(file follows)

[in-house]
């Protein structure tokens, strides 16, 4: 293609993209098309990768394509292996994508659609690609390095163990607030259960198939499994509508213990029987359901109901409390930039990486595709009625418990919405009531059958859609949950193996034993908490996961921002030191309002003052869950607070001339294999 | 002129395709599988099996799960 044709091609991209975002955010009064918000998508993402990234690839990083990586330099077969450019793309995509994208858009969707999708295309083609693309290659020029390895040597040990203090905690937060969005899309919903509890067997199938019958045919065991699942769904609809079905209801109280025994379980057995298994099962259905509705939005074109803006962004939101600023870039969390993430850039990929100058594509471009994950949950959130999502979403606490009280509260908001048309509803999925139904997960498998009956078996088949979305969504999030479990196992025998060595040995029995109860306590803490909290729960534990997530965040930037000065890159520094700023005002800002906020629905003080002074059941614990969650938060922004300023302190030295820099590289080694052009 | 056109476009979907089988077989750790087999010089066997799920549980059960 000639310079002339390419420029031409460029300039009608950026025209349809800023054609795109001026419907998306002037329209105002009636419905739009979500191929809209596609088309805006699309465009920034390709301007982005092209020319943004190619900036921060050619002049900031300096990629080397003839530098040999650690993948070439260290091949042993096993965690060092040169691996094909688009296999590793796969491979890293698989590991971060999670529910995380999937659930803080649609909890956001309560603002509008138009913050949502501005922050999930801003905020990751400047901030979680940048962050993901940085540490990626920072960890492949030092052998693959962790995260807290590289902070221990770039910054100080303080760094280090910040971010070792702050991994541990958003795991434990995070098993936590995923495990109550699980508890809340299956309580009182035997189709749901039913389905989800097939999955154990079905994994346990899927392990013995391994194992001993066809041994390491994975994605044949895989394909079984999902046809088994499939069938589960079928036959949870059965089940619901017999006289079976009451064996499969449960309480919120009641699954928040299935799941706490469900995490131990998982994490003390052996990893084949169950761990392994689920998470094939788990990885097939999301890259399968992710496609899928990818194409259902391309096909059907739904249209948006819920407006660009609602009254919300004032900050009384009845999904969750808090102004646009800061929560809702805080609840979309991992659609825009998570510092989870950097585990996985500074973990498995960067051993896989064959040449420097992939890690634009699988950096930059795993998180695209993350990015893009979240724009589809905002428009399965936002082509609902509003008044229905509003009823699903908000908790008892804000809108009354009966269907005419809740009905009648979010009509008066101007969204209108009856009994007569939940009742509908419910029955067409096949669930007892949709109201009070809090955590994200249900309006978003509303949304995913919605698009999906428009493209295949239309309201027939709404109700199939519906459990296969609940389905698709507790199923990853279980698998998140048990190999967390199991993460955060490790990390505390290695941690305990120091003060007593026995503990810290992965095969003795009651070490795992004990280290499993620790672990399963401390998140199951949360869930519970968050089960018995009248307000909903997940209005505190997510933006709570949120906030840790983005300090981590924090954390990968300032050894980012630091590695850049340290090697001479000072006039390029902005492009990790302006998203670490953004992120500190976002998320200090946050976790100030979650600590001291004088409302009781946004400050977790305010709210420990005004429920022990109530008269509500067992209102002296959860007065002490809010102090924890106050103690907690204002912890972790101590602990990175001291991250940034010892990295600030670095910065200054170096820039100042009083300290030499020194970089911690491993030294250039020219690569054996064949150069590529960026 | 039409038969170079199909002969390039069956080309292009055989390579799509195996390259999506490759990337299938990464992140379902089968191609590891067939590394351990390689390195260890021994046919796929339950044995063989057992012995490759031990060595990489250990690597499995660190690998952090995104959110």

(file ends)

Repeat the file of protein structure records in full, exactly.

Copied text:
[in-house]
């Protein structure tokens, strides 16, 4: 293609993209098309990768394509292996994508659609690609390095163990607030259960198939499994509508213990029987359901109901409390930039990486595709009625418990919405009531059958859609949950193996034993908490996961921002030191309002003052869950607070001339294999 | 002129395709599988099996799960 044709091609991209975002955010009064918000998508993402990234690839990083990586330099077969450019793309995509994208858009969707999708295309083609693309290659020029390895040597040990203090905690937060969005899309919903509890067997199938019958045919065991699942769904609809079905209801109280025994379980057995298994099962259905509705939005074109803006962004939101600023870039969390993430850039990929100058594509471009994950949950959130999502979403606490009280509260908001048309509803999925139904997960498998009956078996088949979305969504999030479990196992025998060595040995029995109860306590803490909290729960534990997530965040930037000065890159520094700023005002800002906020629905003080002074059941614990969650938060922004300023302190030295820099590289080694052009 | 056109476009979907089988077989750790087999010089066997799920549980059960 000639310079002339390419420029031409460029300039009608950026025209349809800023054609795109001026419907998306002037329209105002009636419905739009979500191929809209596609088309805006699309465009920034390709301007982005092209020319943004190619900036921060050619002049900031300096990629080397003839530098040999650690993948070439260290091949042993096993965690060092040169691996094909688009296999590793796969491979890293698989590991971060999670529910995380999937659930803080649609909890956001309560603002509008138009913050949502501005922050999930801003905020990751400047901030979680940048962050993901940085540490990626920072960890492949030092052998693959962790995260807290590289902070221990770039910054100080303080760094280090910040971010070792702050991994541990958003795991434990995070098993936590995923495990109550699980508890809340299956309580009182035997189709749901039913389905989800097939999955154990079905994994346990899927392990013995391994194992001993066809041994390491994975994605044949895989394909079984999902046809088994499939069938589960079928036959949870059965089940619901017999006289079976009451064996499969449960309480919120009641699954928040299935799941706490469900995490131990998982994490003390052996990893084949169950761990392994689920998470094939788990990885097939999301890259399968992710496609899928990818194409259902391309096909059907739904249209948006819920407006660009609602009254919300004032900050009384009845999904969750808090102004646009800061929560809702805080609840979309991992659609825009998570510092989870950097585990996985500074973990498995960067051993896989064959040449420097992939890690634009699988950096930059795993998180695209993350990015893009979240724009589809905002428009399965936002082509609902509003008044229905509003009823699903908000908790008892804000809108009354009966269907005419809740009905009648979010009509008066101007969204209108009856009994007569939940009742509908419910029955067409096949669930007892949709109201009070809090955590994200249900309006978003509303949304995913919605698009999906428009493209295949239309309201027939709404109700199939519906459990296969609940389905698709507790199923990853279980698998998140048990190999967390199991993460955060490790990390505390290695941690305990120091003060007593026995503990810290992965095969003795009651070490795992004990280290499993620790672990399963401390998140199951949360869930519970968050089960018995009248307000909903997940209005505190997510933006709570949120906030840790983005300090981590924090954390990968300032050894980012630091590695850049340290090697001479000072006039390029902005492009990790302006998203670490953004992120500190976002998320200090946050976790100030979650600590001291004088409302009781946004400050977790305010709210420990005004429920022990109530008269509500067992209102002296959860007065002490809010102090924890106050103690907690204002912890972790101590602990990175001291991250940034010892990295600030670095910065200054170096820039100042009083300290030499020194970089911690491993030294250039020219690569054996064949150069590529960026 | 039409038969170079199909002969390039069956080309292009055989390579799509195996390259999506490759990337299938990464992140379902089968191609590891067939590394351990390689390195260890021994046919796929339950044995063989057992012995490759031990060595990489250990690597499995660190690998952090995104959110």